Whats the answer to the offense

To say Pitt's offense struggled against Virginia Tech in Blacksburg on Saturday is something of an understatement. The Panthers had no answer for the Hokies throughout the course of the 19-9 loss, and the stats from the game bear that out.
Pitt was 4-of-14 on third down. Tom Savage was sacked eight times (nine, if the sack on Pitt's two-point conversion attempt is counted). The offense gained 210 yards, just barely surpassing the meager 199 gained two weeks earlier against Virginia. Pitt's only touchdown came on a desperation drive in the final three minutes of the game.
The offensive ineffectiveness was obvious; what requires more attention is the matter of why Pitt's offense struggled so mightily against the Hokies.
"We got beat by a good team; absolutely, I think Virginia Tech's a good team," head coach Paul Chryst said after the game. "But there are plenty of things we can do to get better, and need to."
Among the things Pitt needs to do better are two of the most notable numbers from Saturday's game: third downs and sacks. Savage has been sacked 15 times in the last two games; those sacks have developed from a variety of sources, but the continued improvement of Pitt's inexperienced offensive line will go a long way in alleviating that issue.
The third downs are slightly more complicated. Pitt entered the Virginia Tech game with a 35% conversion rate on third downs this season, and that number dropped to 33.9% after a 4-of-14 performance in Blacksburg. A big reason the Panthers have struggled so much on third down has been the distance faced: against Virginia Tech, Pitt's average third-down distance was 10.8 yards. Six of the 14 third-down plays were on distances of 10 yards or more, and only four of the 14 were less than eight yards.
That followed a season-long trend, and Pitt enters the new week having faced an average third-down distance of 9.1 yards. With that kind of challenge on a play-by-play basis, it's no surprise that the Panthers have struggled so greatly on third downs.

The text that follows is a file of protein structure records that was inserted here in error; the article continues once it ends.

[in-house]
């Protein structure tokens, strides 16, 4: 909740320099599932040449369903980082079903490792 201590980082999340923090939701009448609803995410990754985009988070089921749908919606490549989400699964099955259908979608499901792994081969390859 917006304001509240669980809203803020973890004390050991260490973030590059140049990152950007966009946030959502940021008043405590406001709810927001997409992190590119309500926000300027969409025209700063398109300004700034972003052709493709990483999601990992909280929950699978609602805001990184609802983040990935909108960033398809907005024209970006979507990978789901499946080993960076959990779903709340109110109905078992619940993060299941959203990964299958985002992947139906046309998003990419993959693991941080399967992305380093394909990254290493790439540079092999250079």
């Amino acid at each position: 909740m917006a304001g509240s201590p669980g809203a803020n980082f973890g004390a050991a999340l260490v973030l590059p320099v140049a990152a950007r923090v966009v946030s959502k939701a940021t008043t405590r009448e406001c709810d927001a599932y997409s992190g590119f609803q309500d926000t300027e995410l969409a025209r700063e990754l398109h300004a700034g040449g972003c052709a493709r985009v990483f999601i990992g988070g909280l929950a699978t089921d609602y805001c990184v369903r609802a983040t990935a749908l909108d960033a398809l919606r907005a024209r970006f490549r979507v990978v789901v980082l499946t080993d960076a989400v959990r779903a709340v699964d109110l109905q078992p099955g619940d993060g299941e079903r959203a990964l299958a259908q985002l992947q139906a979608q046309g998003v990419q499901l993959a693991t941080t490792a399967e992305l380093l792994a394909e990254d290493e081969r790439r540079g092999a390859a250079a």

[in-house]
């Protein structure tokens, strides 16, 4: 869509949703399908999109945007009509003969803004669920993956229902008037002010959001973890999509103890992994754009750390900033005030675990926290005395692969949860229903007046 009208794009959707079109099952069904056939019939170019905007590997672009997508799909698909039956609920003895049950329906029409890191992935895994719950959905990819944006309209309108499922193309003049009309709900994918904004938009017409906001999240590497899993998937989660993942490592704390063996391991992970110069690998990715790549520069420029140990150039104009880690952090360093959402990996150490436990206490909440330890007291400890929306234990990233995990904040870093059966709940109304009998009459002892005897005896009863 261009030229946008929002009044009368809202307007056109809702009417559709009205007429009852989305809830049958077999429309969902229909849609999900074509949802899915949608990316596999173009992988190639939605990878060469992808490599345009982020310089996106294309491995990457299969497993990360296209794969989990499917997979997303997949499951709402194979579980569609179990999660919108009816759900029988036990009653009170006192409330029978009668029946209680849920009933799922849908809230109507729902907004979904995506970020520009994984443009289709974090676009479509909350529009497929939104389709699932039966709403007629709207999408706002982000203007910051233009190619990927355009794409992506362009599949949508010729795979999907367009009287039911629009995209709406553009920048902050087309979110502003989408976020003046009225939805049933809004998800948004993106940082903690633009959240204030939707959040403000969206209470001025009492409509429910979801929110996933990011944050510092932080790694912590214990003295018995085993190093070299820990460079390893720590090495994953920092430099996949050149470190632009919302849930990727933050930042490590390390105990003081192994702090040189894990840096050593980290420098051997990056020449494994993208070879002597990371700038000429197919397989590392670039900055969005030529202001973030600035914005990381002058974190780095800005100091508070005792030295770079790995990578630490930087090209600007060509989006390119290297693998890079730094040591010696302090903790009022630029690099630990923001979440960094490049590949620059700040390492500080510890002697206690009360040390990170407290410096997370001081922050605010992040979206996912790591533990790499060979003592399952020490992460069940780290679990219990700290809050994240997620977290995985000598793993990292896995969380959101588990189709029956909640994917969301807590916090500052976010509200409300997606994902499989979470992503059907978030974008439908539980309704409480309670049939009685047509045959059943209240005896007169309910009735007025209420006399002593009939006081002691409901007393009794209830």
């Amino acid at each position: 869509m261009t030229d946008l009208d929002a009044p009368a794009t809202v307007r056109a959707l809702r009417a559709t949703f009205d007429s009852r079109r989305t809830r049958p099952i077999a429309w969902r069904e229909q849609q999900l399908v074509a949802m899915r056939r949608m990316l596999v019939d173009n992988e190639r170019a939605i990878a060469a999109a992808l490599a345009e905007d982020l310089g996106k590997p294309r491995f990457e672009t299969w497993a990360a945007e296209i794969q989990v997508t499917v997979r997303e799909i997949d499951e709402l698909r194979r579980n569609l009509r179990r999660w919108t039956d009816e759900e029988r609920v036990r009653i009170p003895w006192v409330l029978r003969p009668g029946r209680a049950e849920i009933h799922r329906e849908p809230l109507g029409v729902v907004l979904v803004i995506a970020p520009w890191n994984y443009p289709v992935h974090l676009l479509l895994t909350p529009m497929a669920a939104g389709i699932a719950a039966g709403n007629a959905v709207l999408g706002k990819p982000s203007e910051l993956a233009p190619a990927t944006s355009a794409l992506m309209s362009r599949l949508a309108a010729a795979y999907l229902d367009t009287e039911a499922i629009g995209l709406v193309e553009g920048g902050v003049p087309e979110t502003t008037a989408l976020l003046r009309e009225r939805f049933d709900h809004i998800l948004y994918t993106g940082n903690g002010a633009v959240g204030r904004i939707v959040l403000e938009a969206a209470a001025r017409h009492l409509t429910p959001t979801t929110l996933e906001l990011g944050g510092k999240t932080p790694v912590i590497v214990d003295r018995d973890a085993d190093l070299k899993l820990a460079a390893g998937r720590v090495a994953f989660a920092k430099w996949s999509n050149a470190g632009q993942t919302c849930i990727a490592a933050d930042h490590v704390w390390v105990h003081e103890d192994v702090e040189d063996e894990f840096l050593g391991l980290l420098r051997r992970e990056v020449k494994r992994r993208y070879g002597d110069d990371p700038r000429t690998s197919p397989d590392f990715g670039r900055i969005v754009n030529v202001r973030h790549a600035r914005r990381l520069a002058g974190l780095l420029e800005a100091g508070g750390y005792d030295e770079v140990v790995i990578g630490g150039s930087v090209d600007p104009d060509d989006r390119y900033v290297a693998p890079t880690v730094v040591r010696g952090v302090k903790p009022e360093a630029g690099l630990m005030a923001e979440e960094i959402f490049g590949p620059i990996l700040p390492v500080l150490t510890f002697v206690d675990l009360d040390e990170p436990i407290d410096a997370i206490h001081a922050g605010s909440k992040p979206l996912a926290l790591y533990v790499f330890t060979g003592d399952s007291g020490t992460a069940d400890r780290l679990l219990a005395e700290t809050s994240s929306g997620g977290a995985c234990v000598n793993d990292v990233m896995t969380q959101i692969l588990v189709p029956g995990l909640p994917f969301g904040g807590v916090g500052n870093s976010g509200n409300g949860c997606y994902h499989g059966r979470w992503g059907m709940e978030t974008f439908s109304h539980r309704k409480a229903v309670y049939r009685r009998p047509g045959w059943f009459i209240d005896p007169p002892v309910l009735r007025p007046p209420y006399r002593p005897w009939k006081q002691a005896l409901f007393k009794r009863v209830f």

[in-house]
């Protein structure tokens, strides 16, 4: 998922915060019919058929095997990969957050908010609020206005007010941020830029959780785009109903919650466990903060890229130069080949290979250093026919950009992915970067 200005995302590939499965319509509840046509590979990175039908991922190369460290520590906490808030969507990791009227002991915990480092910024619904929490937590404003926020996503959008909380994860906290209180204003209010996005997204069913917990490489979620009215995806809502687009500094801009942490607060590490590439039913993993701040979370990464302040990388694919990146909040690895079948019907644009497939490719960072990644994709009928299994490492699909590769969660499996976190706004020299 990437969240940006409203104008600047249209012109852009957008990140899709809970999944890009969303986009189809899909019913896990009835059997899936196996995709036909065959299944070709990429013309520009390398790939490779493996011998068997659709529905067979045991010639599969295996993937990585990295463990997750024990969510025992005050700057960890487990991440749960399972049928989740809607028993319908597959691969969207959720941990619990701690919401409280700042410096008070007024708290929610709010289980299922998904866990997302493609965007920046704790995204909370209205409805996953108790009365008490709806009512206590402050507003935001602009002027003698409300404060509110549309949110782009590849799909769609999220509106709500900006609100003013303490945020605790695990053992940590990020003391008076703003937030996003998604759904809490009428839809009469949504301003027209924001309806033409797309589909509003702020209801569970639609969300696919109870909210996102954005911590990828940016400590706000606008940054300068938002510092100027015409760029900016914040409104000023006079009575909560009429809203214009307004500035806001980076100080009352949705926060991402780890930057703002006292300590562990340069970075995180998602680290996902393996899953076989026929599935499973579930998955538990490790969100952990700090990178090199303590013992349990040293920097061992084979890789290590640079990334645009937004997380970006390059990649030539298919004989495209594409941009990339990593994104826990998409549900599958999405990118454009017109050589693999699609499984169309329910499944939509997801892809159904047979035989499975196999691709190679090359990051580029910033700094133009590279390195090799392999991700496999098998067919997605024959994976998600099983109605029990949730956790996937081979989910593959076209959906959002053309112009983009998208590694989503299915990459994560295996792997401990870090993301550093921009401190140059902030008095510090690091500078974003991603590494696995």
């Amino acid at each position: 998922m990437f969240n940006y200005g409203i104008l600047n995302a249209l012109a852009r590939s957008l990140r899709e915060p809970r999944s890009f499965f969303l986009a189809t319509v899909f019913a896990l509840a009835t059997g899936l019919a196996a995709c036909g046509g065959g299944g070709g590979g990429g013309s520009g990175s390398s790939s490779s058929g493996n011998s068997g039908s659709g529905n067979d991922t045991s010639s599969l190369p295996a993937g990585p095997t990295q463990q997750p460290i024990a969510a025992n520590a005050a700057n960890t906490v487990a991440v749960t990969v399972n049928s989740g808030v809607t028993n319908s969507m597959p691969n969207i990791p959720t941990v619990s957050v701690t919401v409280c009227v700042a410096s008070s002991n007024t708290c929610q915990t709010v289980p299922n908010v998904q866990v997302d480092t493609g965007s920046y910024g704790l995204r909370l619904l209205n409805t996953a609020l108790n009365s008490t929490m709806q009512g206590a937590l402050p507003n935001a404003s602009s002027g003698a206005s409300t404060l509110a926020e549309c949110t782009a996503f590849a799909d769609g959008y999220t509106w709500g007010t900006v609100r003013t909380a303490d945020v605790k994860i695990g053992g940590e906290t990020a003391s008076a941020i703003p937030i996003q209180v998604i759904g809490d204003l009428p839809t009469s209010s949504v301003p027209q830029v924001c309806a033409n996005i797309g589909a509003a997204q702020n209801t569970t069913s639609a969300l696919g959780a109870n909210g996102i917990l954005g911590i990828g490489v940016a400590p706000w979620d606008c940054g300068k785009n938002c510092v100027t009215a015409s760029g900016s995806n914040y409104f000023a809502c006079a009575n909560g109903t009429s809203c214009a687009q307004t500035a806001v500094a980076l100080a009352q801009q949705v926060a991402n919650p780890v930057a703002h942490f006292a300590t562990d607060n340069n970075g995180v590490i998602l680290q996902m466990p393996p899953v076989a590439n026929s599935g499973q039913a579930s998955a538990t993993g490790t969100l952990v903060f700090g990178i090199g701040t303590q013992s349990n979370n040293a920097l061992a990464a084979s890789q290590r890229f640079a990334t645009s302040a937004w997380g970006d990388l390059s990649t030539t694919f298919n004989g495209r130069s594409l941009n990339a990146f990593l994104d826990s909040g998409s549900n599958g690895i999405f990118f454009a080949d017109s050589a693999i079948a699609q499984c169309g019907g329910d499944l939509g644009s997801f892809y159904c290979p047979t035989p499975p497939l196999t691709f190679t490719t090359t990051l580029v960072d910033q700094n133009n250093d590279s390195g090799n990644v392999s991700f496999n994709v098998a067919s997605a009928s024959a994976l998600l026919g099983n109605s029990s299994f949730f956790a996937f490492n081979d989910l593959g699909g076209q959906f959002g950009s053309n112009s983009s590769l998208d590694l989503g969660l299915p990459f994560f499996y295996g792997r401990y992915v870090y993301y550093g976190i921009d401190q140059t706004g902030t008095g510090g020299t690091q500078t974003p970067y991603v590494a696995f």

Chryst even indicated after the game that Pitt's rushing attack has struggled due to the third downs, since the run game needs extended drives to find its rhythm. Against Virginia Tech, Pitt officially had 23 net yards rushing, although that number incorporates the 49 yards lost on sacks.
"I think it's third-down conversions: we need more kicks at the can," Chryst said. "We were able to run at some point (Saturday), but not consistently, and I think it's converting on third downs so you get another (series); that's where you get in a rhythm. When you don't convert on third down, you're out of rhythm.
"The beautiful thing about the running game is, you need everyone to be on their guy, and if you don't, you get some negative runs. And when you get into long situations, that makes it hard. It all goes hand-in-hand; we're behind the sticks quite a bit, and you lose some of your run game.
"So we need to do a better job of staying normal - or try to - with the sticks, and we've got to convert on third down. We've got to be better there."
The question remains: how can Pitt improve on third down?
The clearest answer is this: if the Panthers want to improve on third down, they need to get better on first down.
Against Virginia Tech, Pitt gained at least four yards eight times on 22 first downs, a number that falls well below the bar but was at least an improvement over the Virginia game, when the offense hit the four-yard mark on just four of 26 first downs.
The correlation between Pitt's success on first down and success on third down is striking. When the Panthers gain at least four yards on first down, they move the chains for a new series 89.3% of the time, a number that was hovering closer to 95% prior to the Virginia Tech game. Pitt has gained at least four yards on first down 66 times this season, and on 54 of those occasions - 81.8% - the Panthers didn't even face third down on that series.
Conversely, if Pitt fails to gain at least four yards on first down, the chance of gaining a fresh set of downs decreases significantly, from 89.3% to 45.1%.
With that in mind, Pitt has to get better on first down. After five games, the Panthers have gained at least four yards on just 48.2% of the first downs they have faced. Each coach probably has his own idea of what constitutes an effective first-down success rate, but anything sub-50% is hardly acceptable.
Of course, it's easier said than done to improve on first downs. The answer isn't as simple as running more or passing more, since Pitt has gained four yards or more on 50.6% of its first-down runs and 44.2% of its first-down passes (the overall run/pass split on first down is 62% run and 38% pass).
Somehow, though, Chryst and the coaching staff have to find a way to be more effective on first down, since an improvement there will likely lead to an overall improvement in the offense's ability to move the ball down the field.
"It comes down to us doing what we have to do," Savage said after Saturday's loss.
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